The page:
Colton Root, a sophomore, is a thrower for the Mesa Community College (MCC) Track and field team who has overcome challenges in his life.
A track and field athletes have a singular task to always improve their personal best by honing their skills and gain every advantage available. For some, the work they put into their track career may be the most difficult grind of their life. But others use sports as a release to motivate them to rise above other difficulties in life.
Root has been a thrower since his older brothers throwing coach spent some time with him during the summer before his freshman year of high school.
He continued to throw year-round through his freshman year of college at MCC until he left to serve a two-year mission for the church of Jesus Christ of Latter-Day Saints in Utah.
“It was nice to come into my sophomore year older and more disciplined but it was hard without the strength,” said Root about being away for two years from the sport.
Root is just now caught up to his throwing distances he was at before he left for his mission.
Away from the from being a track athlete Root has had to deal with a common learning disability known as dyslexia.
“I’m profoundly dyslexic, school was always pretty tough for me,” said Root.
According to Understood.org Dyslexia is described as “a specific learning disability in reading. Kids with dyslexia have trouble reading accurately and fluently. They may also have trouble with reading comprehension, spelling and writing.”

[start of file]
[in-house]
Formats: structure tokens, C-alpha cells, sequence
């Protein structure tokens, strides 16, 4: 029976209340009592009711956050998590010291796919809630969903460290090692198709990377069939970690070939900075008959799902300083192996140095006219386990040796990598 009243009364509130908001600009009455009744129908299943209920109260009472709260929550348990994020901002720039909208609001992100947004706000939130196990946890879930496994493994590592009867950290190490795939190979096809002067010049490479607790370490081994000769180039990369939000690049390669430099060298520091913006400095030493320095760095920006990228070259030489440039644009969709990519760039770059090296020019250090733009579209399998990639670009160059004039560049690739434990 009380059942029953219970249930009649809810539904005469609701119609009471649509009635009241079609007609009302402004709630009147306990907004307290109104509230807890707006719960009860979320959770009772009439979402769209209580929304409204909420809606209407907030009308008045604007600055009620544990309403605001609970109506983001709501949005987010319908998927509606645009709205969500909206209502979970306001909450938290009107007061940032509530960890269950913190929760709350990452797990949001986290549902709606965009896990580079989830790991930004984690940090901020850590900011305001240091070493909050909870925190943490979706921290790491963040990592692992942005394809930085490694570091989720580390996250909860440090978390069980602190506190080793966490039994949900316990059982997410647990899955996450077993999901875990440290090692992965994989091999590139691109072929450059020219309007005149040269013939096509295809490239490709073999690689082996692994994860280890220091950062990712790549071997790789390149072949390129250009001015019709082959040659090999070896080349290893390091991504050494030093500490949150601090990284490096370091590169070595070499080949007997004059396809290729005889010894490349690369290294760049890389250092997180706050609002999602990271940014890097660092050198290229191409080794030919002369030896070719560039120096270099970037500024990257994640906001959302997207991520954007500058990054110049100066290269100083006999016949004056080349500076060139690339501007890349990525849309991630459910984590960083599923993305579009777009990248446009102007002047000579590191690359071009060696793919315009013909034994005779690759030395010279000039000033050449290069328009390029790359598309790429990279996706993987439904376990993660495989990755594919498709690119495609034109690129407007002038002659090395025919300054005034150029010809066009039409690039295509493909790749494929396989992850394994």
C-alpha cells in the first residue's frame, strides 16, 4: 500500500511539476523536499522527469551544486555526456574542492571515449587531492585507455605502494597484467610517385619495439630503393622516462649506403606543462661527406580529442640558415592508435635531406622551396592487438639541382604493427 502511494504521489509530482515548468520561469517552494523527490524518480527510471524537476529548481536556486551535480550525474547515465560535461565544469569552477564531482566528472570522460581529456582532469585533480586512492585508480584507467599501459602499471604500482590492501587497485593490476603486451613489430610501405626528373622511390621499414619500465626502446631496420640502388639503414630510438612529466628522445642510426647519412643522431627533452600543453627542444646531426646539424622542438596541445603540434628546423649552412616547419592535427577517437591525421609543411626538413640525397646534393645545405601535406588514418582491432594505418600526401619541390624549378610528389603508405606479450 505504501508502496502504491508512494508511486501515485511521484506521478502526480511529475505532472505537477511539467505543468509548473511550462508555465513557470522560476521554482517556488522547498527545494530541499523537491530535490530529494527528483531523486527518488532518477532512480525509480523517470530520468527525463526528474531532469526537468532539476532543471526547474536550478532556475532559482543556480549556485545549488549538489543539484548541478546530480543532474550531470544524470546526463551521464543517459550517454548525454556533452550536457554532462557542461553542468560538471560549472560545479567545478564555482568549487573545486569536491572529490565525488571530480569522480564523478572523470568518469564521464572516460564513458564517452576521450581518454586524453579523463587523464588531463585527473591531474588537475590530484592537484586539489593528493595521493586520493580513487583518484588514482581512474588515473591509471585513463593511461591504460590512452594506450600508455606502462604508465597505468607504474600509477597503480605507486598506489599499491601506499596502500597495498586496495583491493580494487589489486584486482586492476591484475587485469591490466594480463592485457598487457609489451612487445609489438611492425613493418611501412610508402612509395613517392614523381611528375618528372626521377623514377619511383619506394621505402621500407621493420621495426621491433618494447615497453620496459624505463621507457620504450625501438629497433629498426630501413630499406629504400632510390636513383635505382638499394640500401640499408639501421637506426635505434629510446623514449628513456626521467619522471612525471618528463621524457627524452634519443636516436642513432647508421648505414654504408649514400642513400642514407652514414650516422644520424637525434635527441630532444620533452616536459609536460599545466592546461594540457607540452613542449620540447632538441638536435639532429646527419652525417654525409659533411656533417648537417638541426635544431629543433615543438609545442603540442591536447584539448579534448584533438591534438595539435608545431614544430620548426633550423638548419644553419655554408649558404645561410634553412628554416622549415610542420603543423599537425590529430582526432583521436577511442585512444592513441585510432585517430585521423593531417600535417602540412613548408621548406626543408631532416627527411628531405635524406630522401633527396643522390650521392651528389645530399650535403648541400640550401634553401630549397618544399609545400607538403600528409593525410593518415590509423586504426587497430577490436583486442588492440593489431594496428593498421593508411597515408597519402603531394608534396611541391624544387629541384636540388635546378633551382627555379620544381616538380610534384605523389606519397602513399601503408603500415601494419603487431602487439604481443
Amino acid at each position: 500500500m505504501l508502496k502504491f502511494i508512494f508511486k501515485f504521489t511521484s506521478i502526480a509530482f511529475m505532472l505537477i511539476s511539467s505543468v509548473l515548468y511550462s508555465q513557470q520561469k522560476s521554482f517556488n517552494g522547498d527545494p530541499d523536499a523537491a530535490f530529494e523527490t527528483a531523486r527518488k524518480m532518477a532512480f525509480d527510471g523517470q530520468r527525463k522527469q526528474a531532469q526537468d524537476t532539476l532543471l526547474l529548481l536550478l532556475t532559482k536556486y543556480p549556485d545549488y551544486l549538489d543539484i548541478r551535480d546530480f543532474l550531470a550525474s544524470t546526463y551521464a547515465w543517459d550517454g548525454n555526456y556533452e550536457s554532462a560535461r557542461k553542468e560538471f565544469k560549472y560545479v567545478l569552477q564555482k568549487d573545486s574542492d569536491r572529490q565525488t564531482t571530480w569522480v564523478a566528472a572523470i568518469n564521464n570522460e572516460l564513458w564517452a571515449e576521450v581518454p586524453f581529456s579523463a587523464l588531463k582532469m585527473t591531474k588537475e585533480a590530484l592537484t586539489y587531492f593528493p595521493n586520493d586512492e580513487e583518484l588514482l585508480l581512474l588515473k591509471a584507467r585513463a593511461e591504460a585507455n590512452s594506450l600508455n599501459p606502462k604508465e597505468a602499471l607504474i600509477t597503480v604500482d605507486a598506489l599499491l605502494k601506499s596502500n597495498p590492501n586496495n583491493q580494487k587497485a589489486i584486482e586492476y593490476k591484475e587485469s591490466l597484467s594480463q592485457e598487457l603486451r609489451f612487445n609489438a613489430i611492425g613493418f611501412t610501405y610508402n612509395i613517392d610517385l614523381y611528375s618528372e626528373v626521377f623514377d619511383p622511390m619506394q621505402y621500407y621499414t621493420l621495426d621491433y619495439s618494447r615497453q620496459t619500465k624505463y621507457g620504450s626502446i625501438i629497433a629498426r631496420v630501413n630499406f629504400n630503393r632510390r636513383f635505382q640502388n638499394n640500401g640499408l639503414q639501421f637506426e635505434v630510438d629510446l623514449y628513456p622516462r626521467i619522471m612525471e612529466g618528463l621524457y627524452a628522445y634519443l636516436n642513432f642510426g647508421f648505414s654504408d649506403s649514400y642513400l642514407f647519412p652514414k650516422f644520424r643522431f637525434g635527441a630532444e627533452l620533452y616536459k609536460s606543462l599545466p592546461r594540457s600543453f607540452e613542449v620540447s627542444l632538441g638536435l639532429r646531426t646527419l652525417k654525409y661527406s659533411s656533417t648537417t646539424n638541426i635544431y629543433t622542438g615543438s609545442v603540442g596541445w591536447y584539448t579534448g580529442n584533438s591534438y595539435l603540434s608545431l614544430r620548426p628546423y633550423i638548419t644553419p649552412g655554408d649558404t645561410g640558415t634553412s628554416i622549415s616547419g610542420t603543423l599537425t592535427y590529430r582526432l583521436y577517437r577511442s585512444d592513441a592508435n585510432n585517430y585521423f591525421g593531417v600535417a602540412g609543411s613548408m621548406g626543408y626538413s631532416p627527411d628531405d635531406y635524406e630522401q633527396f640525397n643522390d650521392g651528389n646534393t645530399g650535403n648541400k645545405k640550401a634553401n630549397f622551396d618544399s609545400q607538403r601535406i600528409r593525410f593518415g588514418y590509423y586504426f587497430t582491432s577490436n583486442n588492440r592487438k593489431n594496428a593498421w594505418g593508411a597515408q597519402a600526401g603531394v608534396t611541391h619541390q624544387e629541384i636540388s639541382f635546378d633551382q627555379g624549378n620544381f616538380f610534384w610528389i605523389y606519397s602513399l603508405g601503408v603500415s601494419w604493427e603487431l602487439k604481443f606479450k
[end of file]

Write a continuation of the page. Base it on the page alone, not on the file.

To try and make a change and help other like himself Root is studying education in hopes that he will become a principle and help others to overcome their own learning disabilities.
“I definitely saw the difference of what a good principle can help change in a school program to help people like me learn,” he said “I just wanted a way that I could help a lot of kids who learn like me.”
When root was first diagnosed by a specialist with dyslexia it was so profound it brought the specialist to deliver the news to Roots mother in tears claiming he had never seen a patient so bad.
Through tutoring Root has been able to overcome his dyslexia.
“I had to totally retrain my brain on how to process something correctly,” said Root.
He has hopes to continue throwing past MCC but currently has no offers to do so yet. He figures if an offer doesn’t come he will find a program he can throw for as a walk-on.
His ideal location to further his throwing career would be at Montana Sate since that is where his brother was a thrower and he has family there.
Go support Colton and the rest of the Track and Field team as they are in their outdoor track season.